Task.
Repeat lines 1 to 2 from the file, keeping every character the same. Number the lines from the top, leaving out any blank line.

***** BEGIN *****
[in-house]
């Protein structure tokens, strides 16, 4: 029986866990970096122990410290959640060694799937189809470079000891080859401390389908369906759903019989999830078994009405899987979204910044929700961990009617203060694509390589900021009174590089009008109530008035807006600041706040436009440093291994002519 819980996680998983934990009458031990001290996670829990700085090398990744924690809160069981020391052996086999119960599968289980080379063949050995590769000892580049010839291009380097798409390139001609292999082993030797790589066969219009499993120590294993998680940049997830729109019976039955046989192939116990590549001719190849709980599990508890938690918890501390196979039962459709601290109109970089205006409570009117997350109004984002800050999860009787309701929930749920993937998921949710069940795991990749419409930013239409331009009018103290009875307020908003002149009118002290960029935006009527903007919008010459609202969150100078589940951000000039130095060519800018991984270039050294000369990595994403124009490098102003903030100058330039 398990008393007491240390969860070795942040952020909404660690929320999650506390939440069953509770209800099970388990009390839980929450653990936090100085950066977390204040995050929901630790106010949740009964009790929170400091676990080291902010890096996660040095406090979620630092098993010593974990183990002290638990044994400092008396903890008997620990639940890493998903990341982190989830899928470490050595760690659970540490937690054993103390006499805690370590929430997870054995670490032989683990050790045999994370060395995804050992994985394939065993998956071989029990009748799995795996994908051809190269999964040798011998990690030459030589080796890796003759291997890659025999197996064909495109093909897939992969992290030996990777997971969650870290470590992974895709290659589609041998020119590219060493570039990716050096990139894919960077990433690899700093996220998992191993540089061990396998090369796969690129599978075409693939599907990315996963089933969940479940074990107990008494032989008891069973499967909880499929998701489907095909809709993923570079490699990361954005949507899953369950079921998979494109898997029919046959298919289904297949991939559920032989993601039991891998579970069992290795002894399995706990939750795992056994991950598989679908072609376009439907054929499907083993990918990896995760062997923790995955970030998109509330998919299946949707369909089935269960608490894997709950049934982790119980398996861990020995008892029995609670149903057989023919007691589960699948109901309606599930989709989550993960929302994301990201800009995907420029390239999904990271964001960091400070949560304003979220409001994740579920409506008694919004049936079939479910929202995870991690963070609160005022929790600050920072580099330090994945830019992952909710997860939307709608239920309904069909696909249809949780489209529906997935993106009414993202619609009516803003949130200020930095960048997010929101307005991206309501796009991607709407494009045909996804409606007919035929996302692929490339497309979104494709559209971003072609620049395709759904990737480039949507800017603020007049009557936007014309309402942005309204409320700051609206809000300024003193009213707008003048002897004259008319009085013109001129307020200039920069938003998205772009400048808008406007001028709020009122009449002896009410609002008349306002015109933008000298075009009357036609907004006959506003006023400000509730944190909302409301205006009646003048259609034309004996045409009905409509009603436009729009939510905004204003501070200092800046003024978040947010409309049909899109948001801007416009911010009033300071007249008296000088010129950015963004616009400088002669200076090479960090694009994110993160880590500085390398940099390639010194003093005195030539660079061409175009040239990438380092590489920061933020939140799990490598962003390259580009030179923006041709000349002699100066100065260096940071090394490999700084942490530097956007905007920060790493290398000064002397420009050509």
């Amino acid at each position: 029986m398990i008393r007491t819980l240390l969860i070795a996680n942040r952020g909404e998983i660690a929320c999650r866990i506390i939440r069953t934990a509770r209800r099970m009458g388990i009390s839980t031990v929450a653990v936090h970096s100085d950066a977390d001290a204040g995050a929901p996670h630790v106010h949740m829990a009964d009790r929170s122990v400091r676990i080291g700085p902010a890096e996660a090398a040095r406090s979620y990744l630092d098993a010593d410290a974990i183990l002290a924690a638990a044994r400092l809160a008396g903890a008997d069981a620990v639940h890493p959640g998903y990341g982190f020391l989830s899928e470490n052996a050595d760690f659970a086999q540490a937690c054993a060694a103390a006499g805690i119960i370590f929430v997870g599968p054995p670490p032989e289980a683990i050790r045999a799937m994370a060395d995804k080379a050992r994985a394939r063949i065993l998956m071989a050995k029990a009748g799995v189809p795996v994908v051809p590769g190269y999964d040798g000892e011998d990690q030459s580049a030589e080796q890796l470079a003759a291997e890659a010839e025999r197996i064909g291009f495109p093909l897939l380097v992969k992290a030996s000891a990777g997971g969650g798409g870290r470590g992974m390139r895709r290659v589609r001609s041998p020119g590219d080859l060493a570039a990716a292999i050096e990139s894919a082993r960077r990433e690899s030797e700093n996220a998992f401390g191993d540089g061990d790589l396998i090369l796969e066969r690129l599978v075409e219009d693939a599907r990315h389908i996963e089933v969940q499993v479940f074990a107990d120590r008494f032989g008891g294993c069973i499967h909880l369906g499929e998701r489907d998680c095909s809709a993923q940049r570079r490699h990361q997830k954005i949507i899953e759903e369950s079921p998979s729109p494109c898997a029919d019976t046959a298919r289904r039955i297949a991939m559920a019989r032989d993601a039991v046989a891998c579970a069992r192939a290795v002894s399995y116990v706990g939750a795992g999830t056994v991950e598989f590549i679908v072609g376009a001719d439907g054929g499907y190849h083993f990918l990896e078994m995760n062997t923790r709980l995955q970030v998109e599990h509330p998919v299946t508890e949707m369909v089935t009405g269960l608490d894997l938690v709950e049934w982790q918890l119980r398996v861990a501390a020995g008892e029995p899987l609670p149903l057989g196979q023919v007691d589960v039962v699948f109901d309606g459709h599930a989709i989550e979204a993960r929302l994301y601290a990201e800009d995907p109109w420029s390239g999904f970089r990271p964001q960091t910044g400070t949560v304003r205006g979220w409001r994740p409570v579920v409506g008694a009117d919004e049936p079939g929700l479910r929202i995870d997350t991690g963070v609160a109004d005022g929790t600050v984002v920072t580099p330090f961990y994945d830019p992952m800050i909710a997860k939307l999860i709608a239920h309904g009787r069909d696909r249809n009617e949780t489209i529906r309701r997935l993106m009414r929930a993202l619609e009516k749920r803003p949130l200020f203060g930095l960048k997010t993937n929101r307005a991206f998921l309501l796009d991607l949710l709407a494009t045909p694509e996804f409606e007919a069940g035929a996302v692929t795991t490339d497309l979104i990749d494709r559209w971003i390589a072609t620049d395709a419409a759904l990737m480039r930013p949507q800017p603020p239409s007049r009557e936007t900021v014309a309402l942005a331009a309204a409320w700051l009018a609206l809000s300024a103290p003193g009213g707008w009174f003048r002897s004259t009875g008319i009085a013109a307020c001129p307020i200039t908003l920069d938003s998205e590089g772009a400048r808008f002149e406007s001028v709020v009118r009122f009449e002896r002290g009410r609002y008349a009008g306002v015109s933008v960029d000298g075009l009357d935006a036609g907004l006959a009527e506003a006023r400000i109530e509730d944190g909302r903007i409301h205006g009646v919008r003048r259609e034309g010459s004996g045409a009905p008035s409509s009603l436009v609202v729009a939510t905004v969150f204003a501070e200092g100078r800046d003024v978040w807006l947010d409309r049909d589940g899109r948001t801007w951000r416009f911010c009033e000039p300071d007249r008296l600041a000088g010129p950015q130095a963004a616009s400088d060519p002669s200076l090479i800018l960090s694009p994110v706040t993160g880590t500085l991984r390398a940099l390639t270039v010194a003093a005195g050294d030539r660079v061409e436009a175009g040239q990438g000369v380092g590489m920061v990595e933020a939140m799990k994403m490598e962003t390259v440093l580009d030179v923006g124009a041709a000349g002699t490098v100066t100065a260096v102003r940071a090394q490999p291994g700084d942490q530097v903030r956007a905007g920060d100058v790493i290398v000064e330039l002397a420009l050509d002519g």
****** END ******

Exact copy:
[in-house]
């Protein structure tokens, strides 16, 4: 029986866990970096122990410290959640060694799937189809470079000891080859401390389908369906759903019989999830078994009405899987979204910044929700961990009617203060694509390589900021009174590089009008109530008035807006600041706040436009440093291994002519 819980996680998983934990009458031990001290996670829990700085090398990744924690809160069981020391052996086999119960599968289980080379063949050995590769000892580049010839291009380097798409390139001609292999082993030797790589066969219009499993120590294993998680940049997830729109019976039955046989192939116990590549001719190849709980599990508890938690918890501390196979039962459709601290109109970089205006409570009117997350109004984002800050999860009787309701929930749920993937998921949710069940795991990749419409930013239409331009009018103290009875307020908003002149009118002290960029935006009527903007919008010459609202969150100078589940951000000039130095060519800018991984270039050294000369990595994403124009490098102003903030100058330039 398990008393007491240390969860070795942040952020909404660690929320999650506390939440069953509770209800099970388990009390839980929450653990936090100085950066977390204040995050929901630790106010949740009964009790929170400091676990080291902010890096996660040095406090979620630092098993010593974990183990002290638990044994400092008396903890008997620990639940890493998903990341982190989830899928470490050595760690659970540490937690054993103390006499805690370590929430997870054995670490032989683990050790045999994370060395995804050992994985394939065993998956071989029990009748799995795996994908051809190269999964040798011998990690030459030589080796890796003759291997890659025999197996064909495109093909897939992969992290030996990777997971969650870290470590992974895709290659589609041998020119590219060493570039990716050096990139894919960077990433690899700093996220998992191993540089061990396998090369796969690129599978075409693939599907990315996963089933969940479940074990107990008494032989008891069973499967909880499929998701489907095909809709993923570079490699990361954005949507899953369950079921998979494109898997029919046959298919289904297949991939559920032989993601039991891998579970069992290795002894399995706990939750795992056994991950598989679908072609376009439907054929499907083993990918990896995760062997923790995955970030998109509330998919299946949707369909089935269960608490894997709950049934982790119980398996861990020995008892029995609670149903057989023919007691589960699948109901309606599930989709989550993960929302994301990201800009995907420029390239999904990271964001960091400070949560304003979220409001994740579920409506008694919004049936079939479910929202995870991690963070609160005022929790600050920072580099330090994945830019992952909710997860939307709608239920309904069909696909249809949780489209529906997935993106009414993202619609009516803003949130200020930095960048997010929101307005991206309501796009991607709407494009045909996804409606007919035929996302692929490339497309979104494709559209971003072609620049395709759904990737480039949507800017603020007049009557936007014309309402942005309204409320700051609206809000300024003193009213707008003048002897004259008319009085013109001129307020200039920069938003998205772009400048808008406007001028709020009122009449002896009410609002008349306002015109933008000298075009009357036609907004006959506003006023400000509730944190909302409301205006009646003048259609034309004996045409009905409509009603436009729009939510905004204003501070200092800046003024978040947010409309049909899109948001801007416009911010009033300071007249008296000088010129950015963004616009400088002669200076090479960090694009994110993160880590500085390398940099390639010194003093005195030539660079061409175009040239990438380092590489920061933020939140799990490598962003390259580009030179923006041709000349002699100066100065260096940071090394490999700084942490530097956007905007920060790493290398000064002397420009050509």